Academic Catalog


Foothill College Course Outline of Record

Foothill College Course Outline of Record
Heading Value
Units: 4
Hours: 3 lecture, 3 laboratory per week (72 total per quarter)
Advisory: Not open to students with credit in MUS 66C.
Degree & Credit Status: Degree-Applicable Credit Course
Foothill GE: Non-GE
Transferable: CSU
Grade Type: Letter Grade (Request for Pass/No Pass)
Repeatability: Not Repeatable


Creating and editing sounds with synthesizers, samplers, drum machines and virtual instruments. Compose and produce music in a variety of styles, including commercial and experimental. Utilize MIDI and virtual instruments for songwriting, arranging and orchestration. Program analog synthesizer modules, including oscillators, filters, ADSR envelope generators and LFOs. Overview of third party virtual instruments and plugins. History of sampling and loop based compositional techniques. Create, edit, and arrange drum beats. Emulate acoustic instruments, violin sections, brass, woodwinds and choir. Organize sound libraries and virtual instrument templates for music production, TV, film, websites and video games. Work can be done in any major DAW that supports AU, AAX, or VST instruments, including Pro Tools, Logic, Cubase, Live, etc.

Course Objectives

The student will be able to:
A. Evaluate equipment and software used in electronic music.
B. Compose, edit, mix and master electronic music productions in various genres.
C. Apply subtractive synthesis techniques with a variety of filters.
D. Emulate and arrange acoustic instruments, piano, violin sections, brass, woodwinds and choir.
E. Create original sound banks for samplers and drum modules.
F. Demonstrate realtime performance controls and gestures with MIDI virtual instruments and hardware synthesizers.

Course Content

A. Types of synthesis
1. Subtractive
2. Additive
3. FM
4. Physical modeling
5. Granular
6. Wavetable synthesis
B. Synthesizer programing parameters
1. Pitch - Frequency
2. Tone - Timbre
3. Loudness - Amplitude
4. Modulation
C. Synthesizer components
1. Oscillators
2. Filters
3. Amplifiers
4. Envelope generators
D. Organizing sound libraries
1. File management
2. Drum sounds and loop libraries
3. Orchestral instrument libraries and templates
4. Sound effects
E. Virtual instrument orchestration
1. Emulating acoustic instruments
2. Composing for strings, brass and woodwinds
3. Layering acoustic sounds with electronic sounds

Lab Content

A. Evaluate technical capacity of electronic music studio setup
1. Number of voices
2. RAM and CPU
3. Data backup workflows
B. Critical listening and transcribing of recorded commercial music
1. Determine chord charges, melody and bass line
2. Replicate the sounds used
3. Program MIDI sequencer to sound similar to recorded example
C. Compose drum and percussion arrangements
1. Sampled drums
2. Sampled percussion
3. Electronic drums sounds and loops
D. Develop portfolio of electronic music styles
1. Ambient
2. Techno
3. R&B
4. Pop
5. Soundtrack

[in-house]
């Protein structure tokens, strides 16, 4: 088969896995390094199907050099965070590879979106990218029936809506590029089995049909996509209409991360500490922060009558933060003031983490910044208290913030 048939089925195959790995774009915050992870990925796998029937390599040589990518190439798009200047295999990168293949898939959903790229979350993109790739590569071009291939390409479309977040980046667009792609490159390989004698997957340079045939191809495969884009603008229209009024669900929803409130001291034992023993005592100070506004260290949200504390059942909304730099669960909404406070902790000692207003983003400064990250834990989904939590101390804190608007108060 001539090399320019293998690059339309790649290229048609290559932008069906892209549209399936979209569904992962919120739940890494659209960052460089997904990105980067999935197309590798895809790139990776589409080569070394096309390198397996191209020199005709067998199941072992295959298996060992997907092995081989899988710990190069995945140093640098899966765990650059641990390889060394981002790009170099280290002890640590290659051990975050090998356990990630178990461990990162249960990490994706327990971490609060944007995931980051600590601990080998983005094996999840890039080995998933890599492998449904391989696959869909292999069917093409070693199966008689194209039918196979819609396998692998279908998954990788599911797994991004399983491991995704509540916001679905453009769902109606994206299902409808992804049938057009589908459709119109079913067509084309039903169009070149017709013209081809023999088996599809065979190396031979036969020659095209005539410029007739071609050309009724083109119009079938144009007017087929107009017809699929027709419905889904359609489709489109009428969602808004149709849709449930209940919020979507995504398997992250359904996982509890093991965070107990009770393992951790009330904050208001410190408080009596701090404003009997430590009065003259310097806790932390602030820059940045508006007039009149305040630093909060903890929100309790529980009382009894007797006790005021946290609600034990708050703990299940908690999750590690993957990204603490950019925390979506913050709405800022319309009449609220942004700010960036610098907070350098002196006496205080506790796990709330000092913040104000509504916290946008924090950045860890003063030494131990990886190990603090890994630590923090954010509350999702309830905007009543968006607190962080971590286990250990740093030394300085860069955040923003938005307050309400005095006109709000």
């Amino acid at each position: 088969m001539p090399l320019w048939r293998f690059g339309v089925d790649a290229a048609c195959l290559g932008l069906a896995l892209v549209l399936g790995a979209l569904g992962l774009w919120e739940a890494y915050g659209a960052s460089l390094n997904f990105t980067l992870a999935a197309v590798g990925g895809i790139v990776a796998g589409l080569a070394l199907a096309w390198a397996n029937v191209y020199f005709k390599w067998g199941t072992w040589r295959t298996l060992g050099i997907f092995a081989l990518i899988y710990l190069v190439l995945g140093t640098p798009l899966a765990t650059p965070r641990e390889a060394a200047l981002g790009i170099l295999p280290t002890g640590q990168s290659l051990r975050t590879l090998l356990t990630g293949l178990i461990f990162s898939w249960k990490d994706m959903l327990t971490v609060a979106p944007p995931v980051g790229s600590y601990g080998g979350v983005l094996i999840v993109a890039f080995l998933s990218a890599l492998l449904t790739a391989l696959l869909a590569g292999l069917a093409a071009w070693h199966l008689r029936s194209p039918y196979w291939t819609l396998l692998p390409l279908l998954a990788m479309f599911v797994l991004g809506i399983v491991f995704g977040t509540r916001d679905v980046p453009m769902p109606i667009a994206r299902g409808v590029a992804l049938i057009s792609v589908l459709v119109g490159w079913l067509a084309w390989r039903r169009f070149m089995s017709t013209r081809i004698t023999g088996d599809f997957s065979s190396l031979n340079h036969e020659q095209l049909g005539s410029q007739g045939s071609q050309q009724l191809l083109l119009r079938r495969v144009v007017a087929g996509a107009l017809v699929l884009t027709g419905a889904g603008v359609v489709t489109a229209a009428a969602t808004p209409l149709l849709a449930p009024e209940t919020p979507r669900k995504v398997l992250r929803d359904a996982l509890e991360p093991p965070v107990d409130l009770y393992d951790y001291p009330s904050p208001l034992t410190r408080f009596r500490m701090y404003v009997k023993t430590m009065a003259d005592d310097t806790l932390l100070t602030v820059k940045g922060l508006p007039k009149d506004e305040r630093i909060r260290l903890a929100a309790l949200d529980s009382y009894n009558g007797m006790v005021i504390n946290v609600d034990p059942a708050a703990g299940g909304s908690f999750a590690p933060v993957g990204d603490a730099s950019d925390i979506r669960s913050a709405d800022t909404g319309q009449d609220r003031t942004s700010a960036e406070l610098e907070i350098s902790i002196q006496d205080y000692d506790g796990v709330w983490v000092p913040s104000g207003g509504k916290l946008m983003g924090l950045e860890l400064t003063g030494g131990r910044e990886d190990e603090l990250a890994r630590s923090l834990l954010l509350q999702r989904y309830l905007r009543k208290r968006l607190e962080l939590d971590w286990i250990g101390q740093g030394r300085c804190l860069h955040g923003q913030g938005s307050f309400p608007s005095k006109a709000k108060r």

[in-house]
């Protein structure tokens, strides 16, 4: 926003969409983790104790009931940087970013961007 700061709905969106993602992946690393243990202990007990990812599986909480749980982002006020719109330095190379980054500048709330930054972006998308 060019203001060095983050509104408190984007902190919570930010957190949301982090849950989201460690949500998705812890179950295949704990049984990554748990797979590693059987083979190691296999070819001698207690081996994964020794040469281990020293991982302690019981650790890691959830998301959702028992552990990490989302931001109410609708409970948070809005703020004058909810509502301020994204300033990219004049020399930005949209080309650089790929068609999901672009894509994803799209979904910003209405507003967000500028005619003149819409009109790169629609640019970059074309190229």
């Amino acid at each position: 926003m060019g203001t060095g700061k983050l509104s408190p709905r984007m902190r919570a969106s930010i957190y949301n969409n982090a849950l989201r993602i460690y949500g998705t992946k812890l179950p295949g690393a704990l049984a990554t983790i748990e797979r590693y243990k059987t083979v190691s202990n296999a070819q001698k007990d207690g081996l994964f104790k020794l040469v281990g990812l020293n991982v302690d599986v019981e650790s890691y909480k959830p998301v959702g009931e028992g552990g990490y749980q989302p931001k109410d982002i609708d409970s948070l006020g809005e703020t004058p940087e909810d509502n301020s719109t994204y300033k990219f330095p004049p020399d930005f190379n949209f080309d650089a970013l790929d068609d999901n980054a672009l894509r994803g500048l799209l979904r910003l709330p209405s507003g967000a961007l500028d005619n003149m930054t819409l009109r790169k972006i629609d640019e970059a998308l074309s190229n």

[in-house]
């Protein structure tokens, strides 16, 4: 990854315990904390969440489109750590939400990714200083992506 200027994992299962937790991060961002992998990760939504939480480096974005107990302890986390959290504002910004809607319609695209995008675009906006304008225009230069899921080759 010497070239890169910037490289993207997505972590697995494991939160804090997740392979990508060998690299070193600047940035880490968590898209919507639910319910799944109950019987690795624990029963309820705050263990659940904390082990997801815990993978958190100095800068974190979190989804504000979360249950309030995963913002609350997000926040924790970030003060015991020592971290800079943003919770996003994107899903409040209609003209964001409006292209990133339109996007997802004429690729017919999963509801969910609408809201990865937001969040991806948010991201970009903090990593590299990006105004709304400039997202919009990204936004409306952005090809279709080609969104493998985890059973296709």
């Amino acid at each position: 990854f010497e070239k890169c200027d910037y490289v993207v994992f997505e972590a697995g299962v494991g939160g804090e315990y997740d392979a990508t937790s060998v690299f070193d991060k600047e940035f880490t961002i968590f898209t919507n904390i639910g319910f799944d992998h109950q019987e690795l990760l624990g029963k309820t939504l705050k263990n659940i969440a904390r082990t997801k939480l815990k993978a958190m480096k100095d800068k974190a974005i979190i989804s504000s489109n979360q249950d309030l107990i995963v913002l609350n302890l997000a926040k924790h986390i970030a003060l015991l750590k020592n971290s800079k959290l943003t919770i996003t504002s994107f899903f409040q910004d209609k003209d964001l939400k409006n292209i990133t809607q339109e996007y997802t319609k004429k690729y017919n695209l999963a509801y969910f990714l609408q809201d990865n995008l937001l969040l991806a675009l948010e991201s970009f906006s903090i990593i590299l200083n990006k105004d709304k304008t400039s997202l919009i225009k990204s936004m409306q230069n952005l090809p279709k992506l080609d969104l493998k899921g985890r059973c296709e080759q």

E. Publish finished work
1. Final mix and mastering of productions
2. Optimize for streaming services
3. Post on Soundcloud, iTunes, YouTube and class server

Special Facilities and/or Equipment

A. When taught on campus:
1. 30 Macintosh computers and MIDI keyboards.
2. Video projector and screen.
3. Digital audio workstation software with appropriate virtual instrument plugins.
B. When taught via Foothill Global Access:
1. On-going access to computer with email software and capabilities.
2. Email address.
3. JavaScript enabled internet browsing software.

Method(s) of Evaluation

A. Graded lab assignments in the operation of virtual synthesizers, samplers, and drum machines.
B. Quizzes on electronic music concepts and terminology.
C. Composition projects requiring application of concepts presented in each module.
D. A graded final project that demonstrates acquired skill in producing and performing electronic music.

Method(s) of Instruction

A. Lecture presentations and classroom discussion of the techniques for composing and producing electronic music.
B. In-class listening to historically significant electronic music compositions followed by instructor-guided interpretation and analysis.
C. Presentations of major composition and production projects followed by in-class discussion and evaluation.

Representative Text(s) and Other Materials

Vail, Mark. The Synthesizer: A Comprehensive Guide to Understanding, Programming, Playing, and Recording the Ultimate Electronic Music Instrument. Oxford University Press, 2014.

Shepard, Brian. Refining Sound: A Practical Guide to Synthesis and Synthesizers. Oxford University Press, 2013.

Pejrolo, Andrea. Acoustic and MIDI Orchestration for the Contemporary Composer: A Practical Guide to Writing and Sequencing for the Studio Orchestra. 2nd ed. Focal Press, 2016.

Other written materials provided by the instructor and delivered online.


Types and/or Examples of Required Reading, Writing, and Outside of Class Assignments

A. Written critiques and analyses of audio production projects, including albums, soundtracks, television, video games and Internet multi-media.

B. Written summaries documenting technical and artistic elements for corresponding submitted assignments and audio projects.

C. Written proposals, session logs, learning outcomes and reflections supporting submitted musical works and final master recordings.



Commercial Music